Key Points About Arthroscopic Debridement

  • Arthroscopic debridement is a minimally invasive surgery that is used to diagnose or treat hand, wrist, hip, elbow foot & ankle and knee joint conditions.
  • You may be a candidate if you have an unstable wrist, elbow, ankle, hip, or knee joint.
  • Your doctor will typically try nonsurgical treatments before recommending arthroscopic debridement surgery.
  • During a wrist, hip, ankle, elbow or knee debridement, your orthopedic surgeon will use small incisions to diagnose or repair damaged tissue in the affected joint.
  • Recovery time after arthroscopic debridement is generally short. You should experience minimal scarring and go home on the day of surgery. 

Arthroscopic debridement, also known as scoping or arthroscopic surgery, is an orthopedic surgery that involves removing damaged cartilage or bone.

Depending upon which joint is involved, you may undergo a:

  • Knee arthroscopy.
  • Wrist arthroscopy.
  • Ankle arthroscopy.
  • Hip arthroscopy.

During arthroscopy, your doctor will make a small incision in the affected area. He or she will insert an arthroscope – a small surgical instrument with a camera and light on it into the area to examine the tissues. Your surgeon will be able to see the damage on a computer screen in the OR to diagnose your condition or correct any damaged areas.
Results are positive for most patients. 

Candidates for Arthroscopic Debridement

While an arthroscopic debridement can help relieve symptoms, it is not right for everyone. In most cases, your doctor will exhaust all nonsurgical options before performing an arthroscopic debridement.

Your doctor will evaluate your case, your treatment history, and your overall health to determine if you are a candidate. 

Knee conditions that may warrant knee arthroscopy include:

  • Inflamed synovial membrane.
  • Chondromalacia.
  • Unstable knee.
  • Ligament injuries or tears.
  • Meniscus tear.

Hip conditions that may require a hip arthroscopy include:

  • Femoroacetabular impingement (FAI)
  • Dysplasia
  • Snapping hip syndrome
  • Synovitis
  • Hip joint infection

Wrist conditions that may require a wrist arthroscopy include:

  • Chronic wrist pain
  • Wrist fractures
  • Ganglion cysts
  • Ligament/TFCC tear
  • Carpal tunnel syndrome

Elbow conditions that may require an elbow arthroscopy include:

  • Elbow adhesions 
  • Elbow contracture
  • Arthritis in the elbow

Ankle conditions that may require an ankle arthroscopy include:

  • Torn cartilage or bone chip that leaves debris in your ankle
  • Severely sprained ankle with ligament damage

Risks Associated with Arthroscopic Debridement

Risks associated with any surgery include:

  • Severe bleeding during the procedure.
  • Infection at the surgery site.
  • Difficulty breathing from anesthesia.
  • Allergic reaction to medications or anesthesia used during surgery.
  • Blood clots in the leg.
  • Joint infection.
  • Damage to structures around the joint such as cartilage, ligaments, blood vessels, or nerves

Preparation for Arthroscopic Debridement

Your doctor will outline what to do to prepare for arthroscopic debridement surgery. 

Guidelines may include:

Inform your doctor of any prescriptions, over-the-counter medications, or herbal medicines you are taking.

Stop taking nonsteroidal anti-inflammatory medications such as aspirin or ibuprofen for a specified period before surgery.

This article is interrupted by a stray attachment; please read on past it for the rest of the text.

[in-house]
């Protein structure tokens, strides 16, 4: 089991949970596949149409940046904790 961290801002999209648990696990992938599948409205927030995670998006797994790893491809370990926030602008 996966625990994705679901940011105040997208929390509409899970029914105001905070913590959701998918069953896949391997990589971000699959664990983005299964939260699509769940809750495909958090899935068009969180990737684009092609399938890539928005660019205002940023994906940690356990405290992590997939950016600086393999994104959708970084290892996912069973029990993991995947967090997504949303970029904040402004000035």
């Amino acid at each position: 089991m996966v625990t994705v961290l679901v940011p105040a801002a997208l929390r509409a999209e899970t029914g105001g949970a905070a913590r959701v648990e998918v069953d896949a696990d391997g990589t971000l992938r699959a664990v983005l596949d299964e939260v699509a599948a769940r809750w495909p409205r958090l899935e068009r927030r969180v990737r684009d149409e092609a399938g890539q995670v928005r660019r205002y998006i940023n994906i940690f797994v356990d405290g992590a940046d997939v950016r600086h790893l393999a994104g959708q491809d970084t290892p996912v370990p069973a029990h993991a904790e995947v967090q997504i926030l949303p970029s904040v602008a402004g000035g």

Do not eat or drink anything after midnight on the day before surgery.

If your surgeon has prescribed pain medication for after surgery, fill it the day before surgery.

What to Expect During Arthroscopic Debridement

Arthroscopic debridement of the knee is an outpatient procedure. You will go home the day of the surgery. 

You will be given a local, regional, or general anesthesia to numb the area (local or regional anesthesia) or put you to sleep before surgery (general anesthesia).

During the procedure, your orthopedic surgeon will make a small incision to enter the affected joint. He or she will insert an arthroscope – a medical instrument with a video camera and light on the end – into the joint. Sterile fluid will be injected to expand the joint space and improve visibility. The camera will project images from inside the joint to a video monitor in the operating room.

When the surgeon finds the correct location, he or she will make a series of small incisions around the affected area. Using small surgical instruments, your doctor will repair or remove small pieces of tissue or bone.

Depending on the severity of your case, the surgery will take between 30 minutes to several hours. When the surgery is complete, your surgeon will close the incision with sutures or adhesive strips, then wrap the knee in a compression bandage.

Duration of Arthroscopic Debridement Recovery

Arthroscopic debridement is a minimally invasive surgery. For most people, recovery is relatively quick. You will go home after surgery and use an ice pack to reduce swelling and pain.

When you are at home, coordinate to have a caregiver help you for the first day. Other guidelines include:

  • Elevate and ice the affected joint for a couple of days.
  • Change your surgical dressing over the incision sites.
  • Follow up with your surgeon a few days after surgery.
  • Follow your doctor’s exercise instructions.
  • If recommended, schedule an appointment with a physical therapist to help improve your range of motion and strengthen your muscles. 

Most patients experience a full recovery and return to their normal activity level after surgery.

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